We investigated for several months how users are exposed to extremist content on YouTube and what role extremist vloggers and the YouTube recommendation algorithm play in the real-life radicalization of viewers. Facebook and Twitter have been repeatedly implied in the distribution of (hate) propaganda and fake news, but remarkably little is known about the role of YouTube, despite being one of the most popular media platforms around the world. Its importance has sadly been underscored by the viral video of ‘involuntary celibate’ Elliot Rodger, who killed six people in 2014, and the recent Christchurch attacker in New Zealand, whose ideology bears strong similarity to the extremist content we encountered on YouTube.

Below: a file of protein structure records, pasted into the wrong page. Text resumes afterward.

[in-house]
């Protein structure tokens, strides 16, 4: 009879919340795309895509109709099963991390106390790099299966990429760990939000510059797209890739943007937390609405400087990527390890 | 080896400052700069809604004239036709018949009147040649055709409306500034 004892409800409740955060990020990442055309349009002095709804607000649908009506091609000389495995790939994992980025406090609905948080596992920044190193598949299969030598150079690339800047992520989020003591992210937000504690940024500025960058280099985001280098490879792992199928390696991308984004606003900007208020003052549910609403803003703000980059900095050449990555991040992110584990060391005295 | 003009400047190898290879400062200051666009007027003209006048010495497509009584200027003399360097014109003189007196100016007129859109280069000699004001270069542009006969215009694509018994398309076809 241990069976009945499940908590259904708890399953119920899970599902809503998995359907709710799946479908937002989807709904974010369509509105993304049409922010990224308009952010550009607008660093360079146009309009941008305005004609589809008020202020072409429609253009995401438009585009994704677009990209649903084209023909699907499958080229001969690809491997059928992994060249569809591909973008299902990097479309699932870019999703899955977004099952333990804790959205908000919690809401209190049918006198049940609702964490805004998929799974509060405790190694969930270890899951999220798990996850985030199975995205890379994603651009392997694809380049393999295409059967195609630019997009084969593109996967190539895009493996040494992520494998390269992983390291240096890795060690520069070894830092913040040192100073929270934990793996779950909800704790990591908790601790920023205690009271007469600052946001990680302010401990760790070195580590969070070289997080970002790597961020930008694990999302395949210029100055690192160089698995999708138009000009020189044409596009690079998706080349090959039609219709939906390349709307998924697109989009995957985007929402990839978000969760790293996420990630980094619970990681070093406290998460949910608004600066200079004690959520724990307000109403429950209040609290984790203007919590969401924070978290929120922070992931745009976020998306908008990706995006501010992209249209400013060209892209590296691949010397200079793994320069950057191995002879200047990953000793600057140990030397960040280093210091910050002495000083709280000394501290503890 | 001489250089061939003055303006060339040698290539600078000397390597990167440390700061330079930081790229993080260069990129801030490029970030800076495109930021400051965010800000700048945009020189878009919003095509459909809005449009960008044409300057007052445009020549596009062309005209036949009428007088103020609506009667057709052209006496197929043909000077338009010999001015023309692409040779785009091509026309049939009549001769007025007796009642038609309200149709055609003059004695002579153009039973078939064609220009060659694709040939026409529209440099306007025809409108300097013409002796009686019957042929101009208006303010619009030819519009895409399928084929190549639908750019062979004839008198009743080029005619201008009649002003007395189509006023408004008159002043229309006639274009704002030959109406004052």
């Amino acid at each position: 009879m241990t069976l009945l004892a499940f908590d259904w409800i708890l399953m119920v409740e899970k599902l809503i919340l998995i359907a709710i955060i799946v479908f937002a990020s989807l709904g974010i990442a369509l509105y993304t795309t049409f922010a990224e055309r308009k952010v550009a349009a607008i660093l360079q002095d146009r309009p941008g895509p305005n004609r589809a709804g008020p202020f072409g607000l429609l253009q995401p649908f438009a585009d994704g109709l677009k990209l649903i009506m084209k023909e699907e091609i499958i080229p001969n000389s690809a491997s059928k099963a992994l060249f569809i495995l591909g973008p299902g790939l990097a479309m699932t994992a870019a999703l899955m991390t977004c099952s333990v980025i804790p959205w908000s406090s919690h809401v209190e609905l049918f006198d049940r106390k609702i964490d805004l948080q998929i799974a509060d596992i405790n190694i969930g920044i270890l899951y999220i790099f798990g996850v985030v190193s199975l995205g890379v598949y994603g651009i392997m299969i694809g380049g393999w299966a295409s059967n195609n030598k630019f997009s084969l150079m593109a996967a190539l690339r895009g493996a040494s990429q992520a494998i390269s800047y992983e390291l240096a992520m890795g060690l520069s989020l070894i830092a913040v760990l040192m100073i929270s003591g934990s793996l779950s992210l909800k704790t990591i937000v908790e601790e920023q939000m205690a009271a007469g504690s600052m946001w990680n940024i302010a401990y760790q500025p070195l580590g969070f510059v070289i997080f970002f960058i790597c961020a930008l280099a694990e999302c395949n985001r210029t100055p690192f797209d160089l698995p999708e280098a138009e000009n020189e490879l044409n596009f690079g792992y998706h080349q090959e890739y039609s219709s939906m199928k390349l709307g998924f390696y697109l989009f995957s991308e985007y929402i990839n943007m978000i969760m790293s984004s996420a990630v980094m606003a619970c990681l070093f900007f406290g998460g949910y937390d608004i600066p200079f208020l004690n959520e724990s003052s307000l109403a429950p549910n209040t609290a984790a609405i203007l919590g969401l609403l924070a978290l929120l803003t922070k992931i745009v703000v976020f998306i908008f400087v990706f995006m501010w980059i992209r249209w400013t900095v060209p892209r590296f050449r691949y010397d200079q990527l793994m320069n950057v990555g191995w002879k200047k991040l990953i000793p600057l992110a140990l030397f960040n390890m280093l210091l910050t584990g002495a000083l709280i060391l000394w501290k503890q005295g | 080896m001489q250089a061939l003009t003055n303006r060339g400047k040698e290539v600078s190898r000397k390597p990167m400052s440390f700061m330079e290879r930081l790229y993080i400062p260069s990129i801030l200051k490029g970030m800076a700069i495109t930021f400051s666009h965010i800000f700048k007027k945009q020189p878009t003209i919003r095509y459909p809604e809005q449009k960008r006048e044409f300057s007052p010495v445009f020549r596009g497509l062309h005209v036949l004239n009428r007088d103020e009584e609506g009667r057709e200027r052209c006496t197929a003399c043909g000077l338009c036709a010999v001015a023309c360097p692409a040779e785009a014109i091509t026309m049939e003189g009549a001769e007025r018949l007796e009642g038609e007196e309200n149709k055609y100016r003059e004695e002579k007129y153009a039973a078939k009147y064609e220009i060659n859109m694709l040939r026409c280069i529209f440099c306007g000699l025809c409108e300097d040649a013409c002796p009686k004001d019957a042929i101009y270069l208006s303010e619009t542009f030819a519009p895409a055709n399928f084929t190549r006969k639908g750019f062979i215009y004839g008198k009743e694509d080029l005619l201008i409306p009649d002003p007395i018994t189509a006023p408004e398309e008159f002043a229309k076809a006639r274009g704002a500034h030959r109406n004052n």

In a collection of written articles, data visualization, videos and a podcast for our broad online and printed news audiences, we shed light on the most important YouTube channels of the ‘reactionary right’, both in The Netherlands and internationally. We uncover their mutual connections around themes like antisemitism, anti-feminism and white supremacy and show how this can easily lead viewers down a rabbit hole of increasingly extremist content, even if the YouTube recommendation algorithm itself is not biassed. To sketch the full picture, we did not only talk to radicalization experts and analyzed some 600.000 videos and 120 million comments from 1500 YouTube channels, but we also tracked down a handful of the (usually anonymous) commenters that expressed increasingly extremist views. In this way we hope to shed light on YouTube, and other social media, fuelled radicalization processes, that the interviewees described as ‘personal development’ and a deepening of their understanding.
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